If satisfied with the suitability of the proposed match, the Authority will issue an Article 17 letter (agreement that the proposed match can proceed). The prospective adopters will be informed of this and, following counselling where necessary, will be asked whether they wish to accept the referral or not. Having considered the child referred, the Prospective adopters may, in some cases, travel to the country of origin to see the child and to decide whether they wish to accept the child. Either way, the prospective adopters are entitled to change their minds up to the time the adoption is effected.
While most countries require the prospective adopters to effect the adoption in the country of origin, there are some who require that the child be subsequently adopted in Ireland (this is the case in the Philippines).
Some countries provide guardianship with a requirement that prospective adopters provide pre-adoption post placement reports for a prescribed period before finalising the adoption in the courts of the country of origin (for example in Thailand and the USA).
Pre-adoption, post-placement reports
Pre-adoption, post-placement reports are required by some countries for a specified period from prospective adoptive parents to whom guardianship of the child was granted and before a final adoption is effected. This is generally a legal requirement for adoption in these countries, and without which the adoption may not proceed.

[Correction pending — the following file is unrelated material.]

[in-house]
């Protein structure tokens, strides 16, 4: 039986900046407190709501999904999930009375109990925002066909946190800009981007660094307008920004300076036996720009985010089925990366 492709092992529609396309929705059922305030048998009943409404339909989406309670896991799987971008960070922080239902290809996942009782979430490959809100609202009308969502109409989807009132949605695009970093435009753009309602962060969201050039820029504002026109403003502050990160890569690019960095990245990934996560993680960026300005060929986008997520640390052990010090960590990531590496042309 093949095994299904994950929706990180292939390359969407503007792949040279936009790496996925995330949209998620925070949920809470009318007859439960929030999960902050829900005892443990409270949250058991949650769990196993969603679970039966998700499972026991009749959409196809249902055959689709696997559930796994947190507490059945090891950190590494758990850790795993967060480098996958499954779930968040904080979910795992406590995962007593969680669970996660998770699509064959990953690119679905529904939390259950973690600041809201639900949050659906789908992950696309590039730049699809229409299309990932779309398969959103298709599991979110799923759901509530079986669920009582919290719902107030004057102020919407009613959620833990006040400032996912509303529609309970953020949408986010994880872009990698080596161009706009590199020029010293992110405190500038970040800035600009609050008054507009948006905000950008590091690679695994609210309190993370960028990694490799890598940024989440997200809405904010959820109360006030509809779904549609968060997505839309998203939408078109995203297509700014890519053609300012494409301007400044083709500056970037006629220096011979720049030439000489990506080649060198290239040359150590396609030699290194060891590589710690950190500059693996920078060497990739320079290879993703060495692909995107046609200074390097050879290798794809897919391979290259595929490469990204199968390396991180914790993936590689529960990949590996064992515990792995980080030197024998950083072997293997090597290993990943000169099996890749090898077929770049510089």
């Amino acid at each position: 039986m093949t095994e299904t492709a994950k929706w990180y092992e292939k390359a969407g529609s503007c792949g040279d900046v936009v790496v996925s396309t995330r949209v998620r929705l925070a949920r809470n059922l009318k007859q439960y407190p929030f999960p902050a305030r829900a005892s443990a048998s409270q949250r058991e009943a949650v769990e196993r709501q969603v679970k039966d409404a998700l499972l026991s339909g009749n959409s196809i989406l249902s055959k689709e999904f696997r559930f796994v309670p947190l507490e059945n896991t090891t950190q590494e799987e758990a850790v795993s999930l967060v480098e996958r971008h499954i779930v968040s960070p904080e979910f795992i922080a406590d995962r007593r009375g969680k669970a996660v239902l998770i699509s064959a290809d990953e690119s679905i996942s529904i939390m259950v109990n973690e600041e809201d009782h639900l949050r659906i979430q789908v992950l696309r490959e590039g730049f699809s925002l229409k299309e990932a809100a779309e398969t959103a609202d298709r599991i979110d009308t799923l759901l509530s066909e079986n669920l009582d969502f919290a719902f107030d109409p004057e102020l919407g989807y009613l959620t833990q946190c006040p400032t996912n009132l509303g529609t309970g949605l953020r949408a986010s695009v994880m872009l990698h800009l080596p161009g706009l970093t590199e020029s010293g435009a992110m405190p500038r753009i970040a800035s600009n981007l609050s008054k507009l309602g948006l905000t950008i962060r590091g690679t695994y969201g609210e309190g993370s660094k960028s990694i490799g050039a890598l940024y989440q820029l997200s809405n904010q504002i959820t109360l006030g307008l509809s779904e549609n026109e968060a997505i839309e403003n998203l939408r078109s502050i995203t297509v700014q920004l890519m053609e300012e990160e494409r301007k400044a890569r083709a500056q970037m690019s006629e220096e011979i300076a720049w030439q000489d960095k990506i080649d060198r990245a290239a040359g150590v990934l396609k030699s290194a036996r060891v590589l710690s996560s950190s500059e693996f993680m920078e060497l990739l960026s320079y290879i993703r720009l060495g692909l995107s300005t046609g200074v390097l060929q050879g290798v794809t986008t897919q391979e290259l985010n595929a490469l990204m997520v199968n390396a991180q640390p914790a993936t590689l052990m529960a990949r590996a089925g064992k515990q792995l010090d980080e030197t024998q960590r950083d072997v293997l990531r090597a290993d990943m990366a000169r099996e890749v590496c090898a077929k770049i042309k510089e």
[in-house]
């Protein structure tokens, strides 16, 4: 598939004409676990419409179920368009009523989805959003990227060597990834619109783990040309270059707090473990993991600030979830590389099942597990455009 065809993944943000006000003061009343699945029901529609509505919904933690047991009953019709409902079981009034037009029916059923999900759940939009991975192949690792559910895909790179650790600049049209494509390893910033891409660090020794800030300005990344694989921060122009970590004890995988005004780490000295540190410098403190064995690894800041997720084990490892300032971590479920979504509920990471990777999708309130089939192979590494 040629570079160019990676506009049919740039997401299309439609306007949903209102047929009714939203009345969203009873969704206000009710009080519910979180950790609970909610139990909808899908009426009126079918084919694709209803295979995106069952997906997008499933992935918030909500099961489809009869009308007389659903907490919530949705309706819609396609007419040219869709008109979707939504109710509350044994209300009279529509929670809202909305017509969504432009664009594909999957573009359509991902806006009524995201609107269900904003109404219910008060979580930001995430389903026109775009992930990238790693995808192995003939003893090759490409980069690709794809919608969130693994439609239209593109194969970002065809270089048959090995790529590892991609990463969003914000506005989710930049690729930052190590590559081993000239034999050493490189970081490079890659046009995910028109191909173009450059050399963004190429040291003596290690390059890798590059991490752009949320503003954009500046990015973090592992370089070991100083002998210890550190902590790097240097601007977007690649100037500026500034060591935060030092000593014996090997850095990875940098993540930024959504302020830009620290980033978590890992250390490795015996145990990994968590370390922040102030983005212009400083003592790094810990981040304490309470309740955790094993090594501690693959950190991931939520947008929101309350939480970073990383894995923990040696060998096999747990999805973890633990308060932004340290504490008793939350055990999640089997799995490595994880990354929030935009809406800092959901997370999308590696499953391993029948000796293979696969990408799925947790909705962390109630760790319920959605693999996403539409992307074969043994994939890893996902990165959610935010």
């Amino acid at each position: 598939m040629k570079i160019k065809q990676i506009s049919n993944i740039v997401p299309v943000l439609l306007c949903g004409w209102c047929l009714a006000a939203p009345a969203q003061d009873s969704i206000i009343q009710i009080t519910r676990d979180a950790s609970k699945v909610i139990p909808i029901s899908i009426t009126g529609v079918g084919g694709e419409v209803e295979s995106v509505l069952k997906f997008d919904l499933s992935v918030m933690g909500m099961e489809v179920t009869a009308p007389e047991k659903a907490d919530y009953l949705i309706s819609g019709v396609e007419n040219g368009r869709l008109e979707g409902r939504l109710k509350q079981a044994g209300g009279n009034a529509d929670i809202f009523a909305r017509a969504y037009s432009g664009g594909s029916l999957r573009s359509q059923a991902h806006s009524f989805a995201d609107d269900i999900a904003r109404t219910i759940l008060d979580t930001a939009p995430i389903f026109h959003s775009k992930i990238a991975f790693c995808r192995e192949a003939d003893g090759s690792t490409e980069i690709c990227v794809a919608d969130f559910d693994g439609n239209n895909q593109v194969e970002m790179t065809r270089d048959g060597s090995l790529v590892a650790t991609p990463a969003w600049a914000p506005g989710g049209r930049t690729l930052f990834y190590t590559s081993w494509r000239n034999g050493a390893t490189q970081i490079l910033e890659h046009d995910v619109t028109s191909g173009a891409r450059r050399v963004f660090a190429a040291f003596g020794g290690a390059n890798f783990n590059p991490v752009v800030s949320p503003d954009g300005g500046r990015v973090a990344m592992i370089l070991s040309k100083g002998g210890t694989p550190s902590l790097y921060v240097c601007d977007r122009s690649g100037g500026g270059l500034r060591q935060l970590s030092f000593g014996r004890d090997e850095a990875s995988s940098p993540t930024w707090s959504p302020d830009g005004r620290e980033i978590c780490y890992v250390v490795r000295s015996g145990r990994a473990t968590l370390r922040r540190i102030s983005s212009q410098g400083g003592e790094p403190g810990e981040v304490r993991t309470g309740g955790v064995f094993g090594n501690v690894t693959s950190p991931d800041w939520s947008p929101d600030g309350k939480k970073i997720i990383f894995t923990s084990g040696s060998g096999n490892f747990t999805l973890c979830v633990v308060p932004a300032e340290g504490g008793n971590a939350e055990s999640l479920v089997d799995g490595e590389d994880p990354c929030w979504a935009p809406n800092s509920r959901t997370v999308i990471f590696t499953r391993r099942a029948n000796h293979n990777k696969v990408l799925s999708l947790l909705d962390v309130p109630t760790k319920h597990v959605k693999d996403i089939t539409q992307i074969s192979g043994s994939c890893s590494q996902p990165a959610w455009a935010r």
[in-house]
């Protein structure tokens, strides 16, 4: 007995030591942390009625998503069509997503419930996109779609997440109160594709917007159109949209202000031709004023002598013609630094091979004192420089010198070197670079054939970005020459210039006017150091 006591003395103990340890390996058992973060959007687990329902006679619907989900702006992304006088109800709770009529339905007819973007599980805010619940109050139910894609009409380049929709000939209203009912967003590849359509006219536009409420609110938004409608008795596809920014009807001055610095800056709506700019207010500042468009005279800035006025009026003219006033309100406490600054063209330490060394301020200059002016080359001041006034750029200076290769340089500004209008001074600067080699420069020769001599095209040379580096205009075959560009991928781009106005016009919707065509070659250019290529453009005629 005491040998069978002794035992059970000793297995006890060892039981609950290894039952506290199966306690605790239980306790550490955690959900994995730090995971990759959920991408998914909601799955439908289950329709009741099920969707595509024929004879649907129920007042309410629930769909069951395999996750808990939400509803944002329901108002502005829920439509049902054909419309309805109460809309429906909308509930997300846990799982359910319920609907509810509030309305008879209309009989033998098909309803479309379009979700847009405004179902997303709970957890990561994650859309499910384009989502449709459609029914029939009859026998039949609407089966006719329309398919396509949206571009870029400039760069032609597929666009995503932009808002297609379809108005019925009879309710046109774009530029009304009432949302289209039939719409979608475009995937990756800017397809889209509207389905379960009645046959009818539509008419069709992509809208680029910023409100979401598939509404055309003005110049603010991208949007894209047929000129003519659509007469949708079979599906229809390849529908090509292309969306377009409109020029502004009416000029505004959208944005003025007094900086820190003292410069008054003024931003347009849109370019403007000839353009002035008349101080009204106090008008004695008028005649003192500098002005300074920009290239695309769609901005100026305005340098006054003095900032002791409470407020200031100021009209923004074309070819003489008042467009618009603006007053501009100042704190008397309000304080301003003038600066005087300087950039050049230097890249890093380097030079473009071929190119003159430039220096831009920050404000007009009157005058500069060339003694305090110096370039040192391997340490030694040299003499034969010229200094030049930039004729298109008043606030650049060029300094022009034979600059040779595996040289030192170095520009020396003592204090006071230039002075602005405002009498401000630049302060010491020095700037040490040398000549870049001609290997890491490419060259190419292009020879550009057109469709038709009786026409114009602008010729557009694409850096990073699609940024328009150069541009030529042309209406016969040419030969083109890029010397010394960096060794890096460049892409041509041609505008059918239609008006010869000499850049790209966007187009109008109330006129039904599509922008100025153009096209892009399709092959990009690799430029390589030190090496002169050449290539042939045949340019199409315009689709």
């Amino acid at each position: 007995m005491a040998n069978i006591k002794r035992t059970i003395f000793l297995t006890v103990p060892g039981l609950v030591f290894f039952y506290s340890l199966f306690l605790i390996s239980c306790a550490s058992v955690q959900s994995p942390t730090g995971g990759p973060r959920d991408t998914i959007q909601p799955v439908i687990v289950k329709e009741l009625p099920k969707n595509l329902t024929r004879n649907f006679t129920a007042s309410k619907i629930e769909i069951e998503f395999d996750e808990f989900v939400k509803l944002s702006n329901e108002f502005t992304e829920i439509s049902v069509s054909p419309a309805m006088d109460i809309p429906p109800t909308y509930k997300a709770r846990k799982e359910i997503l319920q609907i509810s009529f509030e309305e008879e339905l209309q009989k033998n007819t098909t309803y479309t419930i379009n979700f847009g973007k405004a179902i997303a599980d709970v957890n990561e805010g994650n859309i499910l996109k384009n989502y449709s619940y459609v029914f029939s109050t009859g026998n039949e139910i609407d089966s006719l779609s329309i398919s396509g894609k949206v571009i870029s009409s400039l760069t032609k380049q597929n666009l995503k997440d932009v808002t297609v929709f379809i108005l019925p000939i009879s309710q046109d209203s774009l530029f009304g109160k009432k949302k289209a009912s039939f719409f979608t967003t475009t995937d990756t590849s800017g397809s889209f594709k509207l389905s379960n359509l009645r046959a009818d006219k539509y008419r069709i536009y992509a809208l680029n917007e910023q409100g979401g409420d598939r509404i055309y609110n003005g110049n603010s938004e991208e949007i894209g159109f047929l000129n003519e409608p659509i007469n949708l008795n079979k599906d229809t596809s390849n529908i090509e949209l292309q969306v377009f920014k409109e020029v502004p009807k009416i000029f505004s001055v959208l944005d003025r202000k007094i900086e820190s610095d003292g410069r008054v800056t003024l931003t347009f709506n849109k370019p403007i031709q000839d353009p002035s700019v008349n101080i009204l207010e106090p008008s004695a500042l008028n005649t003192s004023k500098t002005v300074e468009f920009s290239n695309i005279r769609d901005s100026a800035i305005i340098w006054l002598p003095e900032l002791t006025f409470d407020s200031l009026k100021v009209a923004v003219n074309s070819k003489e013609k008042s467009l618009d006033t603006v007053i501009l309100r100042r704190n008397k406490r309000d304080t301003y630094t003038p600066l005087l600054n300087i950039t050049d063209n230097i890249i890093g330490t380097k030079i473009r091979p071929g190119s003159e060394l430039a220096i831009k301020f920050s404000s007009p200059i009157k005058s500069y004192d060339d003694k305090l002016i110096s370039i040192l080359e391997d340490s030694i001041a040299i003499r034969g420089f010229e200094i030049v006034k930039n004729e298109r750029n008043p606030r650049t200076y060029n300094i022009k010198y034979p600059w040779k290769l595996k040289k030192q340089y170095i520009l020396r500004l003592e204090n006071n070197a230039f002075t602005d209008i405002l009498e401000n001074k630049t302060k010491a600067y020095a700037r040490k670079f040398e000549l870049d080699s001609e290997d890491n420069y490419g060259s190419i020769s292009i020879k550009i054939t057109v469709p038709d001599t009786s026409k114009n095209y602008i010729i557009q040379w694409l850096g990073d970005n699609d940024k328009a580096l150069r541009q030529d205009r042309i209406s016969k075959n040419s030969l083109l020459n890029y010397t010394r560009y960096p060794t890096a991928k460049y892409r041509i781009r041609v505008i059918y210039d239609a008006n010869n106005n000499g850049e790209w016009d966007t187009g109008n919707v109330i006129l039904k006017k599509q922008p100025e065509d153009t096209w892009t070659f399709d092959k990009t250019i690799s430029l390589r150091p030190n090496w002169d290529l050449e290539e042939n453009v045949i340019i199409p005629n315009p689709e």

Post Adoption and the Registration of the Adoption
The final step in the intercountry adoption process is the registration of the adoption. This is the formal legal recognition of the adoption by the Irish State through the Adoption Authority. The adoptive parents must submit an application for registration of the adoption to the Authority within 3 months of re-entering the State following the adoption. The Authority can register the adoption in the Register of Intercountry Adoptions on the basis of an Article 23 Certificate received from the country of origin of the child. The Article 23 is a certificate from the country of origin confirming that the adoption was effected in compliance with the Hague Convention.